Most of my Visio diagrams have simple connections between shapes, and my previous post about connections used a flowchart as an example (see https://blog.bvisual.net/2016/08/09/understanding-visio-connections/ ). However, it has come to my attention that some Visio developers add connection points to sub-shapes of Visio group shapes, and then connect between the sub-shapes. This means that the code in my previous article would need to be adapted to cater for this scenario. It has also meant that I needed to update my free multiSelect Visio add-in needed an update. The updated version (22.214.171.124) is for Visio 2010+, and is available from http://bvisual.net/Products/multiSelect.aspx .[Read more…] about Update to multiSelect & tracing sub-shape connections in Visio
Much as I love using Visio, I have always felt that there are a few selection methods missing, and I often have to some extra buttons into solutions to make up for this. There are many types of diagrams that have shapes connected to each other, usually with a connector shape, and the user needs to be able to traverse these connections quickly and easily, so I have created a Visio 2010 add-in, multiSelect, that adds a lot of different selection methods that are accessible via an extra ribbon tab when ever a shape is selected.[Read more…] about Multiple Selection Methods for Visio Diagrams
Update : I have received a corrected response from my friends at Microsoft regarding the use of Spatial Neighbors and Containers, so I have to revise this post from its original. The changes are marked in Red.
The Structured Diagramming API in Visio 2010 is really neat, but there are a couple of problems that I think you should be aware of. The first one is about how shapes can appear to be in a container, but aren’t really; and the second is how the Container type prevents SpatialNeighbors from working … unless you use a new constant.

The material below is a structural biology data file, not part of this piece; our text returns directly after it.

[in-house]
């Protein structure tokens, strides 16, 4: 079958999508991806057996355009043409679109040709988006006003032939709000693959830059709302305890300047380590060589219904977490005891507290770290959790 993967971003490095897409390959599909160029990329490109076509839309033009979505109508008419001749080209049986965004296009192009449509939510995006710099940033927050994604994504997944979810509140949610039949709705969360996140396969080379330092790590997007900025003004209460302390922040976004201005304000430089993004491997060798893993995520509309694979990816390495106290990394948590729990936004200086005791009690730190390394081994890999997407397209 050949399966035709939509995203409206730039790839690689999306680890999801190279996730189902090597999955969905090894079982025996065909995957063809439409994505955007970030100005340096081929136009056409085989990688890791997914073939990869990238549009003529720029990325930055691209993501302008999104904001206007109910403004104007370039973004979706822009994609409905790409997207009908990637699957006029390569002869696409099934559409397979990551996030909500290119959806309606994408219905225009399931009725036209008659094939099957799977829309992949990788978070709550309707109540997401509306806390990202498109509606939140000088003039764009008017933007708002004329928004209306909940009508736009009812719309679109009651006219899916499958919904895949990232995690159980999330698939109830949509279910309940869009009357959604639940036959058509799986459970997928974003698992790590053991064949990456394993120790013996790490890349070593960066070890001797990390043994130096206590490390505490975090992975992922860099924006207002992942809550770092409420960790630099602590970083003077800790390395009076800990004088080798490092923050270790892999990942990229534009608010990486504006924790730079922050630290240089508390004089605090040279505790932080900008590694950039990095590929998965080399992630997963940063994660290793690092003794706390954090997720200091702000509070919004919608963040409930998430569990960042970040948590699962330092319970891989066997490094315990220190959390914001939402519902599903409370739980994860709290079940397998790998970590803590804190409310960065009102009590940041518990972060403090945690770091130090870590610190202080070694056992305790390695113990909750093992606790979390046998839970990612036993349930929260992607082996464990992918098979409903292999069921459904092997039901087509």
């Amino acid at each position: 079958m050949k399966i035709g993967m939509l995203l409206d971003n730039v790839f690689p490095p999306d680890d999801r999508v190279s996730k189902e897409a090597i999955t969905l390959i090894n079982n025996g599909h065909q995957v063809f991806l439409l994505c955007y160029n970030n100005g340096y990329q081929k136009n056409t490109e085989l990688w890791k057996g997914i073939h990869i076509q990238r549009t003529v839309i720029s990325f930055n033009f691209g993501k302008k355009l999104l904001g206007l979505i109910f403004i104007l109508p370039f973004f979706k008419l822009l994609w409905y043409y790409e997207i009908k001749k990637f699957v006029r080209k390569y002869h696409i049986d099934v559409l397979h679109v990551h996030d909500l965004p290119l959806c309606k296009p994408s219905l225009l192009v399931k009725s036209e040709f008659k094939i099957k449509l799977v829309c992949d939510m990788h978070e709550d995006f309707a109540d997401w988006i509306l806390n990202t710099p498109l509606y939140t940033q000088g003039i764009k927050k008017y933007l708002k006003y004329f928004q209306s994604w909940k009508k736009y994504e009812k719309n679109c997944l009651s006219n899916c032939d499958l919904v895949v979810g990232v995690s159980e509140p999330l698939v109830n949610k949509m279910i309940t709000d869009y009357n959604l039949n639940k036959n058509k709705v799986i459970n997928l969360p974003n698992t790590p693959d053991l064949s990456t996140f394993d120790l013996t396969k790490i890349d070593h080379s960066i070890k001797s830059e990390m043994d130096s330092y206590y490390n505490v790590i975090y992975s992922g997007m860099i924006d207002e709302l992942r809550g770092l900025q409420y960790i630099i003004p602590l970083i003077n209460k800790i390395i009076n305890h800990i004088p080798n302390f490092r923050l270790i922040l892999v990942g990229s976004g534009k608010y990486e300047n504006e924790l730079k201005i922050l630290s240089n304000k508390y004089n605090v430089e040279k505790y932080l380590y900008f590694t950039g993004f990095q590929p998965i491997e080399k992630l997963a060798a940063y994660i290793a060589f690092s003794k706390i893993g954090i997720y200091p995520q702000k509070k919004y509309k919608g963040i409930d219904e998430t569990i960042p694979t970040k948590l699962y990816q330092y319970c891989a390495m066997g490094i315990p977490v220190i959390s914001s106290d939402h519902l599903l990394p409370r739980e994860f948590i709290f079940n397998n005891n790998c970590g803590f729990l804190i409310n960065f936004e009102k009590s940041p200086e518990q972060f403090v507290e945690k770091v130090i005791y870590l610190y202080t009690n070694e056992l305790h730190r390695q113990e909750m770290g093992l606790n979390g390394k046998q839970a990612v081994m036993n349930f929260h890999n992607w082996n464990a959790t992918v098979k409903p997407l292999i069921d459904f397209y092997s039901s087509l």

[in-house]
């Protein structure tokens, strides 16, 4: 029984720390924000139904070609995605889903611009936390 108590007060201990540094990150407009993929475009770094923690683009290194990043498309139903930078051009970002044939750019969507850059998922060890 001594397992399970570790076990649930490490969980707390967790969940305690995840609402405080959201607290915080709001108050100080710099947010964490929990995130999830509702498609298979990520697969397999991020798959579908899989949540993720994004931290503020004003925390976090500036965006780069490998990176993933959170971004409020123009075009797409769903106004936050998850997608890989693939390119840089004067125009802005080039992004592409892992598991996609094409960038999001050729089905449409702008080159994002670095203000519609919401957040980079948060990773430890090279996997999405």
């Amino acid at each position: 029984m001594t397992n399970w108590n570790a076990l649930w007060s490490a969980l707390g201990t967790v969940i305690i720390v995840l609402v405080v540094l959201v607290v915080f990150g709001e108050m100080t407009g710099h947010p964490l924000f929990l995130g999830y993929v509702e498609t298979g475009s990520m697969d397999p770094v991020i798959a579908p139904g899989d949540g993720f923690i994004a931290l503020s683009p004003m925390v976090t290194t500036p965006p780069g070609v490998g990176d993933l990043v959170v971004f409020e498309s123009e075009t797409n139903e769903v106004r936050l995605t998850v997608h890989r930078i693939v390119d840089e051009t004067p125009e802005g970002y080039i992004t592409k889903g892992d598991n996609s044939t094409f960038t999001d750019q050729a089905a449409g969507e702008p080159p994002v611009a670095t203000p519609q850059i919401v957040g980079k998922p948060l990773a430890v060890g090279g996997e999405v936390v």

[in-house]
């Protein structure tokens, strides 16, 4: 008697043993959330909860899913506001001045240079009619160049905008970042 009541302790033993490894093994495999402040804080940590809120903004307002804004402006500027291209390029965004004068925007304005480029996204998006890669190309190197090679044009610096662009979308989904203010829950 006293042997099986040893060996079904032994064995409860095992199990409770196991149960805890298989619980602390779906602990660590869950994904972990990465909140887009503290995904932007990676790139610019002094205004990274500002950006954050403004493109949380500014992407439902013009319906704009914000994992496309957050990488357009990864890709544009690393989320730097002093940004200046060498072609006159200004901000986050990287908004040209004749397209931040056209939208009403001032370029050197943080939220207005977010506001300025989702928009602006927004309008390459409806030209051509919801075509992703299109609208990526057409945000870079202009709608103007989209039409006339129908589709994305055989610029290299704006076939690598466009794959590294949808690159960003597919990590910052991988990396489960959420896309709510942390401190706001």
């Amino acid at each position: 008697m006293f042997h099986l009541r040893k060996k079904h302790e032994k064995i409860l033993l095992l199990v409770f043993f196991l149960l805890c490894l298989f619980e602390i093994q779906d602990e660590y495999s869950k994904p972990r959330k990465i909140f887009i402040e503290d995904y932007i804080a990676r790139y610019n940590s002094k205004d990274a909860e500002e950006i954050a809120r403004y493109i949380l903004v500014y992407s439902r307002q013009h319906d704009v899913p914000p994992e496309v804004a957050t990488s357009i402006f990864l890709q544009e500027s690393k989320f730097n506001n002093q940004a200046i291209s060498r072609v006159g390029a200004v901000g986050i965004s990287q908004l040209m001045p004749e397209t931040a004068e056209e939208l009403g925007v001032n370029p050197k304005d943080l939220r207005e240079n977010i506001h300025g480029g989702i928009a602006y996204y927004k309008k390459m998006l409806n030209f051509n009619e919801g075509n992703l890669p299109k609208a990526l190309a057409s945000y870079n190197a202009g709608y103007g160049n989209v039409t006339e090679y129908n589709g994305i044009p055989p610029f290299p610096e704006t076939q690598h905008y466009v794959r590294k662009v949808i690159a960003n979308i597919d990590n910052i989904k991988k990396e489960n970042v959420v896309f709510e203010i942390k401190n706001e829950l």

Let’s start with an example diagram that contains three Process shapes on a Cross Functional Flowchart. Notice that I have select the Process shape labelled A and this has caused the swimlane Function 2 to display a brown highlight … this is a good indication that the Structured Diagramming
API is working, and that Function 2 is a container shape. I have placed two more Process shapes below the swimlanes, and one of them (C) is on top of a SubProcess shape.
Microsoft Visio 2010 Premium Edition introduced an extension to the Visio Type Library called the Validation API. This provides the capability to validate a Visio diagram to ensure that its construction complies with industry-standard or company –wide rules.
Organizations are able to use this new feature to encapsulate business logic as validation rules, grouped within rule sets.
Microsoft Visio 2010 Premium edition contains rule sets for use with Basic and Cross-Functional Flowcharts, BPMN Diagrams and SharePoint Workflow Designer diagrams.
This article describes how you can create your own rule sets and rules.
One of the templates to get a revision in Visio 2010 is the Cross Functional Flowchart template because of the new list and containment functionality that has been added into the core application. I had to write a small bit of code in earlier versions of Visio for each flowchart shape to automatically understand which swimlane and phase it belongs to, but now there are ShapeSheet functions available, so a slight modification of a flowchart master enables it to inherit values from the swimlane that it is in. This article demonstrates who you can do this to, for example, synchronize the fill color of each flowchart shape to that of the swimlane that it belongs to.